Considered by Alfred Hitchcock to be his best work, Shadow's plot centers around the quirky Newton family, who lead quiet lives in a quiet little town. When Uncle Charlie (Joseph Cotten)--beloved brother and idolized uncle--comes to visit, no one in the family seems to sense the underlying cloud of mystery that surrounds his life.
"Uncle Charlie"--one of Joseph Cotten's most brilliant roles.
But when detectives come snooping around the house, stating that they have reason to believe that the elusive serial killer, The Merry Widow Murderer, may be the Newton's own beloved uncle, young Charlie is unwillingly drawn into the mystery on a race against time to discover the truth behind her uncle's past.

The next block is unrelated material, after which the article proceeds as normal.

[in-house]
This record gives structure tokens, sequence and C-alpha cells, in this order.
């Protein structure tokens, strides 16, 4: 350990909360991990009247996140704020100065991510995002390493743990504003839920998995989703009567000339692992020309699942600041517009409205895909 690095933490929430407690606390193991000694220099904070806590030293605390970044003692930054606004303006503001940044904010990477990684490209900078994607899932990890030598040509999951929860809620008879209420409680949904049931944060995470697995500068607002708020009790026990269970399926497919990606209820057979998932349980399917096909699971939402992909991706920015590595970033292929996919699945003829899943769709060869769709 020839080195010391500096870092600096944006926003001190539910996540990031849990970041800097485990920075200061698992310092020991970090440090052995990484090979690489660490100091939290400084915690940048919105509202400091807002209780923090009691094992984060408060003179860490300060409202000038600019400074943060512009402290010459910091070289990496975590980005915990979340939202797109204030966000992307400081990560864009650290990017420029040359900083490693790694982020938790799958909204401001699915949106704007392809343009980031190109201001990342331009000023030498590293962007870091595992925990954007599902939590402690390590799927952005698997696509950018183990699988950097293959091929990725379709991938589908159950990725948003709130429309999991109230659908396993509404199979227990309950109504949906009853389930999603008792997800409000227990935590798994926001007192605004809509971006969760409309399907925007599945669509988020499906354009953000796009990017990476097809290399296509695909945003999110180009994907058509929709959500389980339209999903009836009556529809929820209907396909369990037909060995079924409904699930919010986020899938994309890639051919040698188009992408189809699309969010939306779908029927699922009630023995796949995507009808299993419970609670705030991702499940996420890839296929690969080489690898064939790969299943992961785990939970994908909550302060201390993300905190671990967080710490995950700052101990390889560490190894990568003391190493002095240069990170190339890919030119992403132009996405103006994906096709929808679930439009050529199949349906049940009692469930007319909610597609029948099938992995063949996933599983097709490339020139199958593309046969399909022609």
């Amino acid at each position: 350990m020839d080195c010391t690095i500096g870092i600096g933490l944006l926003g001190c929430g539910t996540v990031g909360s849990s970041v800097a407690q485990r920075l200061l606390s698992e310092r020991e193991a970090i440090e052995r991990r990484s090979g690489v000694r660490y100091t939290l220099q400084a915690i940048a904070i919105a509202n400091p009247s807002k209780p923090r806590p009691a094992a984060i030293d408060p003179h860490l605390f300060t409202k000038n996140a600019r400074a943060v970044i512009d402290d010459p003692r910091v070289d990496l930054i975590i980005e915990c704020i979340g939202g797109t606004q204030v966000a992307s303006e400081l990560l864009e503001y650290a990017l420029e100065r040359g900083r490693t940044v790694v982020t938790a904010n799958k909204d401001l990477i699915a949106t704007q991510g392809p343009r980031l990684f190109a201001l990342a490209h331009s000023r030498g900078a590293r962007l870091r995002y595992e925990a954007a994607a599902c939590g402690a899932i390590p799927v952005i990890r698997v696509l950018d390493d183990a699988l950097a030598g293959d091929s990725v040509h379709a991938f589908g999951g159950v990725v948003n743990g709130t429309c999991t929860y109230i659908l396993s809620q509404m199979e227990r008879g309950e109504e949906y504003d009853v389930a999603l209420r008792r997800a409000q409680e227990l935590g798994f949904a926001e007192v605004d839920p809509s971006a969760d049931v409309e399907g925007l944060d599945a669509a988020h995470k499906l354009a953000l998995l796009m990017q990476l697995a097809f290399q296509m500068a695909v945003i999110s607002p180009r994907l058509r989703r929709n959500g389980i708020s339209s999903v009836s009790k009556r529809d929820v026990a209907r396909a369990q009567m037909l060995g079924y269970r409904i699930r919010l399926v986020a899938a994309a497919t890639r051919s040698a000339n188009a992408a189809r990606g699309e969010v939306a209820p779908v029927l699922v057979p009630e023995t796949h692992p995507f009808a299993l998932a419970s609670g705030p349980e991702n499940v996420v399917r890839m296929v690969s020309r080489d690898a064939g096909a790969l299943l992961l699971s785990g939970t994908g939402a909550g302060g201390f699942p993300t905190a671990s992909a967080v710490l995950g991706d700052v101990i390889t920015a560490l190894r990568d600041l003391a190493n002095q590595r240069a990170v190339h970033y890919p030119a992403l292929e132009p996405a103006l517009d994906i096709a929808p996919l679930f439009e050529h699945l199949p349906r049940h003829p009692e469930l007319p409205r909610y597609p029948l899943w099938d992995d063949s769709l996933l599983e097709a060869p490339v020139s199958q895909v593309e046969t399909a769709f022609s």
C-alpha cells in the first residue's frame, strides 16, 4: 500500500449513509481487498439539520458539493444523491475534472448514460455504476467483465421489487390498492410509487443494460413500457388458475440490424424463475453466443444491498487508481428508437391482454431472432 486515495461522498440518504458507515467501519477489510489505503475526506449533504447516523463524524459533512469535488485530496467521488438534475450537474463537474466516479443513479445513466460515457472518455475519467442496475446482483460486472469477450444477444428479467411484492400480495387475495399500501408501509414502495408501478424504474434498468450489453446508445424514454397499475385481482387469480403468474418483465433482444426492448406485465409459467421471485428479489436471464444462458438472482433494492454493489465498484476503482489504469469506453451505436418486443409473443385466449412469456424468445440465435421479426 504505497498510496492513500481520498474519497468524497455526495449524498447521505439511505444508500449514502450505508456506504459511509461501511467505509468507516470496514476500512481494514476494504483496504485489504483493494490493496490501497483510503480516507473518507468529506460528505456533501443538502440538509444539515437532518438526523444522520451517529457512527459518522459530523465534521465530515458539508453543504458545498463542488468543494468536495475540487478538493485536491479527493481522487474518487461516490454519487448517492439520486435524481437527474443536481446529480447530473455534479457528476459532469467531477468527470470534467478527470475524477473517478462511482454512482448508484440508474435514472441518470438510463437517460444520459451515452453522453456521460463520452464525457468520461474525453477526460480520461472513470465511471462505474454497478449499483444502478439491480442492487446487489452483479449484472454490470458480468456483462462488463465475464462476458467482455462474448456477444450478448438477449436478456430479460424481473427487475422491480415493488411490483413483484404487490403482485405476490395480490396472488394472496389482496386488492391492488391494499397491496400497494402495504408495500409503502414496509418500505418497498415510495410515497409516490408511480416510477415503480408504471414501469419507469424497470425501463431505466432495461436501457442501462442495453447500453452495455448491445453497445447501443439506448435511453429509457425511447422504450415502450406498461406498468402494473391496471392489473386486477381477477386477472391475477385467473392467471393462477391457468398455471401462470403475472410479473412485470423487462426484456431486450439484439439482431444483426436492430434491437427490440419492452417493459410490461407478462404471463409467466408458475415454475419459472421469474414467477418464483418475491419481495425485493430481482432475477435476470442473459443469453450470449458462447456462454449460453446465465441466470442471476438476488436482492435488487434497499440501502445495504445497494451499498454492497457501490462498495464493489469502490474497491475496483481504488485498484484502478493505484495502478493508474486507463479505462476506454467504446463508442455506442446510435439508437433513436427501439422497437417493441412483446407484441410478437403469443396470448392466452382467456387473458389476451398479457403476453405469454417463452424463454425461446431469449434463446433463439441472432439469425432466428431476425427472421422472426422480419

"Shadow" is delightful and entertaining, a smoothly flowing film that will keep you on your toes. Hitchcock loved the idea of introducing crime to a small town, and he does so here with precise perfection.
The first time that the opening scenes flashed across our television screen, I knew this would be one film that I could watch again and again. Joseph Cotten and Teresa Wright are brilliant as uncle and niece, and Hume Cronyn's delectable role as Herbie Hawkins was also his film debut.
The plot centers around a fine dance of suspense and intrigue, and young Charlie's recurring question...could there be more to her beloved uncle than she originally thought?
Teresa Wright's costumes are absolutely lovely...and I can only wish that we had a stately old library just like the one in the film in our small town. If you haven't yet seen, Shadow of a Doubt, you really need to find a copy. I highly recommend it!